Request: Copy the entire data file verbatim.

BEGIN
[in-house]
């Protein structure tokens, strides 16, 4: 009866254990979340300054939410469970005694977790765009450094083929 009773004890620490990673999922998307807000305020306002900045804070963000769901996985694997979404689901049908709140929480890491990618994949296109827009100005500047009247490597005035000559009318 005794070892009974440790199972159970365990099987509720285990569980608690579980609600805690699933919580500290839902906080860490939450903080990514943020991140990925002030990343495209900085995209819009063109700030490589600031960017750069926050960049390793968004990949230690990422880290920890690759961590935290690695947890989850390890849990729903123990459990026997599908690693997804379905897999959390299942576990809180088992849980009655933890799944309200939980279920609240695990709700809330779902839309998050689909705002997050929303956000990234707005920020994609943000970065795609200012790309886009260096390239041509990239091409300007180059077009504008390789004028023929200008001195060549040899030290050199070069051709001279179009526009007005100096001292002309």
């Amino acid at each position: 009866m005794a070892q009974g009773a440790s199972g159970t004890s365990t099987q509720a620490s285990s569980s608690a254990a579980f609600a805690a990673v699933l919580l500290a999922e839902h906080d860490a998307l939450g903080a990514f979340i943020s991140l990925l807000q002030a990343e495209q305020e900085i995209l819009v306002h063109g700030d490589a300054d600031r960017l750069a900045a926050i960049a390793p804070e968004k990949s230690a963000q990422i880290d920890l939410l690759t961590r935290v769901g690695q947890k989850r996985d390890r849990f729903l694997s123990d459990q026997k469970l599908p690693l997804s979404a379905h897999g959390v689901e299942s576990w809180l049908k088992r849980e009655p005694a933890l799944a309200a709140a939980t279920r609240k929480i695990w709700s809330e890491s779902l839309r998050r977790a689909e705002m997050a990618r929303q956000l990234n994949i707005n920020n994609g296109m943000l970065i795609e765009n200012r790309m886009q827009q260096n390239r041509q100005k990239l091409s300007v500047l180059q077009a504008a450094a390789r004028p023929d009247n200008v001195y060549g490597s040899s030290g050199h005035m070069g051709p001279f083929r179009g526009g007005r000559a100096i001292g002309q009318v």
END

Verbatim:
[in-house]
């Protein structure tokens, strides 16, 4: 009866254990979340300054939410469970005694977790765009450094083929 009773004890620490990673999922998307807000305020306002900045804070963000769901996985694997979404689901049908709140929480890491990618994949296109827009100005500047009247490597005035000559009318 005794070892009974440790199972159970365990099987509720285990569980608690579980609600805690699933919580500290839902906080860490939450903080990514943020991140990925002030990343495209900085995209819009063109700030490589600031960017750069926050960049390793968004990949230690990422880290920890690759961590935290690695947890989850390890849990729903123990459990026997599908690693997804379905897999959390299942576990809180088992849980009655933890799944309200939980279920609240695990709700809330779902839309998050689909705002997050929303956000990234707005920020994609943000970065795609200012790309886009260096390239041509990239091409300007180059077009504008390789004028023929200008001195060549040899030290050199070069051709001279179009526009007005100096001292002309």
């Amino acid at each position: 009866m005794a070892q009974g009773a440790s199972g159970t004890s365990t099987q509720a620490s285990s569980s608690a254990a579980f609600a805690a990673v699933l919580l500290a999922e839902h906080d860490a998307l939450g903080a990514f979340i943020s991140l990925l807000q002030a990343e495209q305020e900085i995209l819009v306002h063109g700030d490589a300054d600031r960017l750069a900045a926050i960049a390793p804070e968004k990949s230690a963000q990422i880290d920890l939410l690759t961590r935290v769901g690695q947890k989850r996985d390890r849990f729903l694997s123990d459990q026997k469970l599908p690693l997804s979404a379905h897999g959390v689901e299942s576990w809180l049908k088992r849980e009655p005694a933890l799944a309200a709140a939980t279920r609240k929480i695990w709700s809330e890491s779902l839309r998050r977790a689909e705002m997050a990618r929303q956000l990234n994949i707005n920020n994609g296109m943000l970065i795609e765009n200012r790309m886009q827009q260096n390239r041509q100005k990239l091409s300007v500047l180059q077009a504008a450094a390789r004028p023929d009247n200008v001195y060549g490597s040899s030290g050199h005035m070069g051709p001279f083929r179009g526009g007005r000559a100096i001292g002309q009318v």